Instone Court in Hereford is one of only three farms in the UK to host a refrigerated on-farm vending machine selling a wide range of fresh produce year-round from the farm drive. We catch up with owners Simon and Lenny Parker on their motive behind the farm vending machine and their journey so far.
Instone Court Farm history
Simon and Lenny farm 250 acres in the picturesque Herefordshire countryside, with their core farming enterprises revolving around, cider fruit, laying hens and hops.
Introduced in the early 2000’s the laying hens provide a year-round income, and supply of eggs, with batches of 24,000 birds on-farm at any one time.
The cider fruit and hops dominate the autumn months with the glut of the harvest taking place between September and October.
With the diverse range of produce the farm has always produced, the family have always sold excess from the farm gate. “I remember even as a child mum and dad selling produce from our front door,” says Simon.
“People would come down the drive and ask for eggs or fruit, and for us it was a way of earning a little extra from what we were already producing.”
Simon explains that this is something he and Lenny have continued, however when bird flu first struck in the UK it forced them to make a change.
“When bird flu was brought into the UK and started to become a cause for concern, we no longer wanted people coming down the drive in an attempt to mitigate any risk of the disease being introduced to the farm.
“This did interrupt the system we had been operating for many years, but it also made us rethink our approach and consider other options for selling our produce.”
They came to the realisation that some people where a little intimidated by coming down the farm drive in the first place which was limiting their market, and in addition Lenny wanted to experiment with different types of soft fruit which had a slightly longer shelf life which would allow them to think of different selling approaches.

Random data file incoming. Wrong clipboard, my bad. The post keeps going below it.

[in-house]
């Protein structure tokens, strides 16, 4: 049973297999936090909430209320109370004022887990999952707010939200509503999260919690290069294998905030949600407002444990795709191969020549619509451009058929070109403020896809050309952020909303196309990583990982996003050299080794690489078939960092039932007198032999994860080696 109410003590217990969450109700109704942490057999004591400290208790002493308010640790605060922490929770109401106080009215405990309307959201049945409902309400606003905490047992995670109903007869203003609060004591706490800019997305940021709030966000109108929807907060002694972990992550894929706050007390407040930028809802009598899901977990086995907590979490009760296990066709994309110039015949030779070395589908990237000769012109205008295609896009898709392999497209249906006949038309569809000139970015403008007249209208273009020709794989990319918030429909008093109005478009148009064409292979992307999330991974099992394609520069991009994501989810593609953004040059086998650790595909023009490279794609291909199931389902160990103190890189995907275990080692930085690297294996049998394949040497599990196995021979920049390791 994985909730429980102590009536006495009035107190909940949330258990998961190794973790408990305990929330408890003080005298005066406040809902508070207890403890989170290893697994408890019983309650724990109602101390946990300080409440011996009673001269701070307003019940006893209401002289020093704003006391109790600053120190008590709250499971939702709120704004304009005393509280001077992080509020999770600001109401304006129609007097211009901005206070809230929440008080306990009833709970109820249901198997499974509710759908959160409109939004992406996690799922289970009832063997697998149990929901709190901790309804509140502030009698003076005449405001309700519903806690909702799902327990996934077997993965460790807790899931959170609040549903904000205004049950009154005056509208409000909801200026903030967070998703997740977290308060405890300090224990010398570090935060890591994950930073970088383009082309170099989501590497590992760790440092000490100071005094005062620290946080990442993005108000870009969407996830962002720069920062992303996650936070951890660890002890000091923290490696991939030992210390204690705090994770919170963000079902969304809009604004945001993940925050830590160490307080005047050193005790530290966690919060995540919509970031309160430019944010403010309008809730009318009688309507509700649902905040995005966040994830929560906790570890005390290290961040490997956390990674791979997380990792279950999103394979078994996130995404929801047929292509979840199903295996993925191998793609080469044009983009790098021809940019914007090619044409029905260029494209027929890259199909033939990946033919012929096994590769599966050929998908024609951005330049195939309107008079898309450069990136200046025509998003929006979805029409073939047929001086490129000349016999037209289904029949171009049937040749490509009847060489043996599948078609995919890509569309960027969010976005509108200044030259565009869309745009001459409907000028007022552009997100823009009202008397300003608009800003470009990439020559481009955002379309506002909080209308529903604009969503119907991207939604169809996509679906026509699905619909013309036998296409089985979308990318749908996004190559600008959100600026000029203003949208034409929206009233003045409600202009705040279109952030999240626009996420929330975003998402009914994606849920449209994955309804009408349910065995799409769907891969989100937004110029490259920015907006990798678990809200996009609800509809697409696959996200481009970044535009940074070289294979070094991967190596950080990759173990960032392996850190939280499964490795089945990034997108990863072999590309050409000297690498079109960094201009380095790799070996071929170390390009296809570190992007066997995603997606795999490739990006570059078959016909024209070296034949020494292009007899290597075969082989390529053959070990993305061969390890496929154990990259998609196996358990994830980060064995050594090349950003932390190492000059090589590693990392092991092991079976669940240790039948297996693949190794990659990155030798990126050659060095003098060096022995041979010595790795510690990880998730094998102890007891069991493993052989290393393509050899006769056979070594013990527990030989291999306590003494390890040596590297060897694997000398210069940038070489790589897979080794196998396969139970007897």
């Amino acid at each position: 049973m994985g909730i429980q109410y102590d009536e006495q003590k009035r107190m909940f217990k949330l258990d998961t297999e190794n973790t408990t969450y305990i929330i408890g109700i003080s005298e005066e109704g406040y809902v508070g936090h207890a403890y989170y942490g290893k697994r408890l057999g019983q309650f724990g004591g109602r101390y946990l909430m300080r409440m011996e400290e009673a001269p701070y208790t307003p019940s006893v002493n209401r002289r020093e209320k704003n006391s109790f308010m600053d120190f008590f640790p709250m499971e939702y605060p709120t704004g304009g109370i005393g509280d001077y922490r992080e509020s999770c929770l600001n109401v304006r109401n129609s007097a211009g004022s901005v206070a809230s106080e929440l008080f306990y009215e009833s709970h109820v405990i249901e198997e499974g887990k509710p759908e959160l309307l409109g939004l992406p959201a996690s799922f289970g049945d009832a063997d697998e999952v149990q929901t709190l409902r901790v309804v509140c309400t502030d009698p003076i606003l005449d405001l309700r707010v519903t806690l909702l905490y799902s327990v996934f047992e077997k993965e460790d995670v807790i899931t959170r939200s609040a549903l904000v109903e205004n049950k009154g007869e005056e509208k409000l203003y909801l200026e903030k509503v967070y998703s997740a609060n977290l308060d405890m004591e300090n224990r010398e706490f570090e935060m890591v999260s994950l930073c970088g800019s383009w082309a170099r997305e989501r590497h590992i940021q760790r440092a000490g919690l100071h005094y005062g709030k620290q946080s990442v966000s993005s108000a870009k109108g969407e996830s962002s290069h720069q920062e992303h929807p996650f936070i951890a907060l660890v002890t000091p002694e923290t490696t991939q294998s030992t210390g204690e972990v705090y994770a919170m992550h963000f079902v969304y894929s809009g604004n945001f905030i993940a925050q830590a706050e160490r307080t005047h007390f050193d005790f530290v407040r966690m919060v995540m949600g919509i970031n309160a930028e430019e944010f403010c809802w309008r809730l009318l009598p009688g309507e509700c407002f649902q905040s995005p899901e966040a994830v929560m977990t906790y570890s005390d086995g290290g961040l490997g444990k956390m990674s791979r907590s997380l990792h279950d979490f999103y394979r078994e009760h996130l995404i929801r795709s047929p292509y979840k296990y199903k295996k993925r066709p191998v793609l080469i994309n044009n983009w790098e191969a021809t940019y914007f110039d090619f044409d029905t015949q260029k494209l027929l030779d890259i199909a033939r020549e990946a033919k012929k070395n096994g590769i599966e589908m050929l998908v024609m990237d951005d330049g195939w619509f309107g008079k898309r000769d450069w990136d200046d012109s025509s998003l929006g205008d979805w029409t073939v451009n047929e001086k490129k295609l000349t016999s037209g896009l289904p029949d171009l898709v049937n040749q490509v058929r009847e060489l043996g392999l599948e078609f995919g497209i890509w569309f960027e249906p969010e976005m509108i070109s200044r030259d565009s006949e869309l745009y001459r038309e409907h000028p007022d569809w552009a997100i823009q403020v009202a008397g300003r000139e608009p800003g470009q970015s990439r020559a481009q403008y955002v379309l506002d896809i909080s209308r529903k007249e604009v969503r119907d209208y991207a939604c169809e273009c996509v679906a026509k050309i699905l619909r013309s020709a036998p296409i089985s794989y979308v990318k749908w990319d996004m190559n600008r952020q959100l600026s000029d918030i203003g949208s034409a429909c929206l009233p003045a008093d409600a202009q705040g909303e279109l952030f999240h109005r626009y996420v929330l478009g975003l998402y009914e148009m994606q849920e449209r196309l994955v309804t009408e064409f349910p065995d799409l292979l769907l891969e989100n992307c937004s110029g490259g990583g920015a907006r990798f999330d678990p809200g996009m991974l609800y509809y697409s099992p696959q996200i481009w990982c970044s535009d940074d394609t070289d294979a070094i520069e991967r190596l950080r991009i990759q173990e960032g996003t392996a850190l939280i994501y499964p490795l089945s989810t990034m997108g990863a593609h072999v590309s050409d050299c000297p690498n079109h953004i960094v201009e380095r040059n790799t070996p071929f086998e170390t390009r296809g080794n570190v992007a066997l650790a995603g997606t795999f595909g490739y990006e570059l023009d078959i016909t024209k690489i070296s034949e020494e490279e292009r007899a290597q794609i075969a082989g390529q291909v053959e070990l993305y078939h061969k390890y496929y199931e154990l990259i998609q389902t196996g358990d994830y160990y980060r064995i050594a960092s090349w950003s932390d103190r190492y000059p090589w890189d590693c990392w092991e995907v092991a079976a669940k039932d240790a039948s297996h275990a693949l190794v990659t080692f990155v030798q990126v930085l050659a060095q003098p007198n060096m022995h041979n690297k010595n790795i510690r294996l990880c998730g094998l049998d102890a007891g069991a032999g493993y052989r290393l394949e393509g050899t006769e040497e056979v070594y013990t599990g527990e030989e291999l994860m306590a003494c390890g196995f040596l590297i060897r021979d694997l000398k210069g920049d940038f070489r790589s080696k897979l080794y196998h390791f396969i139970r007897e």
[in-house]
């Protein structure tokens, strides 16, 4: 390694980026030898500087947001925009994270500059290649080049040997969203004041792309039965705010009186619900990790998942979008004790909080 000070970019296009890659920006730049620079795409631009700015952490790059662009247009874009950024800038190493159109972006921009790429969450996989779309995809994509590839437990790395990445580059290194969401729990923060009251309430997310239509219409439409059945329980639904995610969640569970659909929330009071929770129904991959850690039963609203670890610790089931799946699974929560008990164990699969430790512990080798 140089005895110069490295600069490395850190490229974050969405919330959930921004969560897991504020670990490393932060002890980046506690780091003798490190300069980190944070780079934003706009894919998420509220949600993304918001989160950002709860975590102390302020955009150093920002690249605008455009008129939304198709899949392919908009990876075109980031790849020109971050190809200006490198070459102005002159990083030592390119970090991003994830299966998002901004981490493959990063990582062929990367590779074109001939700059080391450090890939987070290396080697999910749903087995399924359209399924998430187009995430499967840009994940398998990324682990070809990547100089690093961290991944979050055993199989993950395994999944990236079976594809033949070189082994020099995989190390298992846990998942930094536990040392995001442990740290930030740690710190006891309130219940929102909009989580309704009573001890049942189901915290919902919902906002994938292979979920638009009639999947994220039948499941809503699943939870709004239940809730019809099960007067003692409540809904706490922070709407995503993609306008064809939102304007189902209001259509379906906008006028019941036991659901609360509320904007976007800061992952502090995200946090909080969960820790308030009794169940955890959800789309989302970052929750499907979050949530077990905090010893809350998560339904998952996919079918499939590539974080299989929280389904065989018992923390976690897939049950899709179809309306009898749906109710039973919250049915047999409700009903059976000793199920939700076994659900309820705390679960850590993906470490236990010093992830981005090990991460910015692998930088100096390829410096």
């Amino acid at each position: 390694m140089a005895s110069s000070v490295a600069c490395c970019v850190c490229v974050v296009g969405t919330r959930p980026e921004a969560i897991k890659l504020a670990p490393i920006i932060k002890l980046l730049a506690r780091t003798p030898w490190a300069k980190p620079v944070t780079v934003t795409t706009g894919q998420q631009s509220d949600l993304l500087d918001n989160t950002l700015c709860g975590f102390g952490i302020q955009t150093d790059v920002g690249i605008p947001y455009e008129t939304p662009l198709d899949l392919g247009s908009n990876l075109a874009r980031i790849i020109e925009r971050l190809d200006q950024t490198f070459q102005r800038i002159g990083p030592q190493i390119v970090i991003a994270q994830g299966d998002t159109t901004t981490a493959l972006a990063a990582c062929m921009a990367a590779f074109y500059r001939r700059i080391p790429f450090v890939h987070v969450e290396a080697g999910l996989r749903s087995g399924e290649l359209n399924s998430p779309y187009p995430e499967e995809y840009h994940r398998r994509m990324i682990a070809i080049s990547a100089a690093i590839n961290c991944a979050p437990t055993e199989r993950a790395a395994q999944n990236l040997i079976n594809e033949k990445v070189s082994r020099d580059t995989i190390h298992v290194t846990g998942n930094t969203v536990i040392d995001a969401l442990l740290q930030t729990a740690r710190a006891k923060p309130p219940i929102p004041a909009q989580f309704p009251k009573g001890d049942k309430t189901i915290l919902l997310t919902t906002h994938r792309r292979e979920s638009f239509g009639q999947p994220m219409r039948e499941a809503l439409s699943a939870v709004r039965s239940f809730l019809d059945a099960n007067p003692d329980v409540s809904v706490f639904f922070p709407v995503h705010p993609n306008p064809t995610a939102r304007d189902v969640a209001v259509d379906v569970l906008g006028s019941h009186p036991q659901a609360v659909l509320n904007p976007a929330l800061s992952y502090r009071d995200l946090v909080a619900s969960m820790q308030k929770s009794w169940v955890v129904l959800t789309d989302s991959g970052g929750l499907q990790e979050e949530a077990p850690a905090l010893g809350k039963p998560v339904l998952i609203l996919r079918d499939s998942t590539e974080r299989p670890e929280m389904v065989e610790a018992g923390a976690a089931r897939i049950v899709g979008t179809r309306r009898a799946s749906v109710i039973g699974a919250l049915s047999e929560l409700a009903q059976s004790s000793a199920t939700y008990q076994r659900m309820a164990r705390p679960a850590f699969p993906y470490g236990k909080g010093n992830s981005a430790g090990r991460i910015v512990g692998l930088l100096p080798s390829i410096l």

“We started doing farmers markets and car boot sales as alternative ways of selling our produce and it was only by coincidence at a farmer meeting that I came across the UK distributor of Roesler farm food vending machines – a German product that is still relatively new in this country.
“Having spoken to Stuart, it gave me food for thought on how we could evolve our offering to farm vending which in essence is what we had been doing all along,” says Simon.
Start of the vending machine revolution
To Lenny and Simon introducing a vending machine where they could sell multiple ranges of fresh produce seemed like a ‘no-brainer’.
“Having deliberated about it and looked into the costs and what we needed to do to get started we bit the bullet and went for it,” says Simon.
“There wasn’t and still isn’t anyone doing a similar thing near to us, and so it wasn’t as if we could replicate a model someone else had developed, we really were starting from scratch.
“We firstly went for planning as it was not a temporary structure and we also needed to put in power lines. We brought the machine from Stuart and did most of the work ourselves before finally opening for business in May 2017.”
From day one the vending machine has been a big hit. Simon and Lenny stock the lockers with a wide range of produce driven by what is available at the time of year.
The majority of the produce comes from the farm, however a local farmer supplies strawberries, garlic and asparagus and the milk and cream come from a local family-owned dairy.